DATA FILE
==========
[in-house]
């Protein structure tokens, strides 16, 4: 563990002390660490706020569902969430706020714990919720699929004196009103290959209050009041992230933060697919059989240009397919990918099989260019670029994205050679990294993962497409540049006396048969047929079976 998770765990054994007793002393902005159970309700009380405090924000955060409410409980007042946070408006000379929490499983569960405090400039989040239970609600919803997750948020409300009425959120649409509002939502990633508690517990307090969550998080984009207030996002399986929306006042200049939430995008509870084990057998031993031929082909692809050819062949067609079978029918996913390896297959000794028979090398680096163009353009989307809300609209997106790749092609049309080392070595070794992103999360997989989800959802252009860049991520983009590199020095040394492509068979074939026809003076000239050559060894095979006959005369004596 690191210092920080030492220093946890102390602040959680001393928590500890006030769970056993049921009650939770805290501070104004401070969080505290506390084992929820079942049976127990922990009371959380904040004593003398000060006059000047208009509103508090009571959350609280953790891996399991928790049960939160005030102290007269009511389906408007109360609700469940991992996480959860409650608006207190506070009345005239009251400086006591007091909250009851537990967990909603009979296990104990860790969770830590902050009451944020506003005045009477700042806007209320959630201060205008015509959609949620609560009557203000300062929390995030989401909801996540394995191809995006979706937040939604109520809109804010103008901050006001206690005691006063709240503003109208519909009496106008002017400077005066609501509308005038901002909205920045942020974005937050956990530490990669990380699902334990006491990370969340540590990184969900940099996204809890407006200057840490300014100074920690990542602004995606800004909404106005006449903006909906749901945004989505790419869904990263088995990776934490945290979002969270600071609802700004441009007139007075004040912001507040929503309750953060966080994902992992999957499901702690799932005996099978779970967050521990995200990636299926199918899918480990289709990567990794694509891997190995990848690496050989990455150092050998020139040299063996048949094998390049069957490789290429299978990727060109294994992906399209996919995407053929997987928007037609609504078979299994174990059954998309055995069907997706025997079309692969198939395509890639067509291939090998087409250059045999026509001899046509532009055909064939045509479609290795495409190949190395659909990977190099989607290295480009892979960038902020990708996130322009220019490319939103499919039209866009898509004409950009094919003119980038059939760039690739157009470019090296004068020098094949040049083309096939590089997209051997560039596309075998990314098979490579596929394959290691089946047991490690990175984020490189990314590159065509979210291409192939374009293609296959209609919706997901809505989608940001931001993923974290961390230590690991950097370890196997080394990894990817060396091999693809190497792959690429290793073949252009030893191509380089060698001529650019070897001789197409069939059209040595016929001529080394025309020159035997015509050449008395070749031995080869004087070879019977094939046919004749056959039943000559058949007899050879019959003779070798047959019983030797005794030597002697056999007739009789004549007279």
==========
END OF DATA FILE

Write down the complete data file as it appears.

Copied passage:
[in-house]
């Protein structure tokens, strides 16, 4: 563990002390660490706020569902969430706020714990919720699929004196009103290959209050009041992230933060697919059989240009397919990918099989260019670029994205050679990294993962497409540049006396048969047929079976 998770765990054994007793002393902005159970309700009380405090924000955060409410409980007042946070408006000379929490499983569960405090400039989040239970609600919803997750948020409300009425959120649409509002939502990633508690517990307090969550998080984009207030996002399986929306006042200049939430995008509870084990057998031993031929082909692809050819062949067609079978029918996913390896297959000794028979090398680096163009353009989307809300609209997106790749092609049309080392070595070794992103999360997989989800959802252009860049991520983009590199020095040394492509068979074939026809003076000239050559060894095979006959005369004596 690191210092920080030492220093946890102390602040959680001393928590500890006030769970056993049921009650939770805290501070104004401070969080505290506390084992929820079942049976127990922990009371959380904040004593003398000060006059000047208009509103508090009571959350609280953790891996399991928790049960939160005030102290007269009511389906408007109360609700469940991992996480959860409650608006207190506070009345005239009251400086006591007091909250009851537990967990909603009979296990104990860790969770830590902050009451944020506003005045009477700042806007209320959630201060205008015509959609949620609560009557203000300062929390995030989401909801996540394995191809995006979706937040939604109520809109804010103008901050006001206690005691006063709240503003109208519909009496106008002017400077005066609501509308005038901002909205920045942020974005937050956990530490990669990380699902334990006491990370969340540590990184969900940099996204809890407006200057840490300014100074920690990542602004995606800004909404106005006449903006909906749901945004989505790419869904990263088995990776934490945290979002969270600071609802700004441009007139007075004040912001507040929503309750953060966080994902992992999957499901702690799932005996099978779970967050521990995200990636299926199918899918480990289709990567990794694509891997190995990848690496050989990455150092050998020139040299063996048949094998390049069957490789290429299978990727060109294994992906399209996919995407053929997987928007037609609504078979299994174990059954998309055995069907997706025997079309692969198939395509890639067509291939090998087409250059045999026509001899046509532009055909064939045509479609290795495409190949190395659909990977190099989607290295480009892979960038902020990708996130322009220019490319939103499919039209866009898509004409950009094919003119980038059939760039690739157009470019090296004068020098094949040049083309096939590089997209051997560039596309075998990314098979490579596929394959290691089946047991490690990175984020490189990314590159065509979210291409192939374009293609296959209609919706997901809505989608940001931001993923974290961390230590690991950097370890196997080394990894990817060396091999693809190497792959690429290793073949252009030893191509380089060698001529650019070897001789197409069939059209040595016929001529080394025309020159035997015509050449008395070749031995080869004087070879019977094939046919004749056959039943000559058949007899050879019959003779070798047959019983030797005794030597002697056999007739009789004549007279």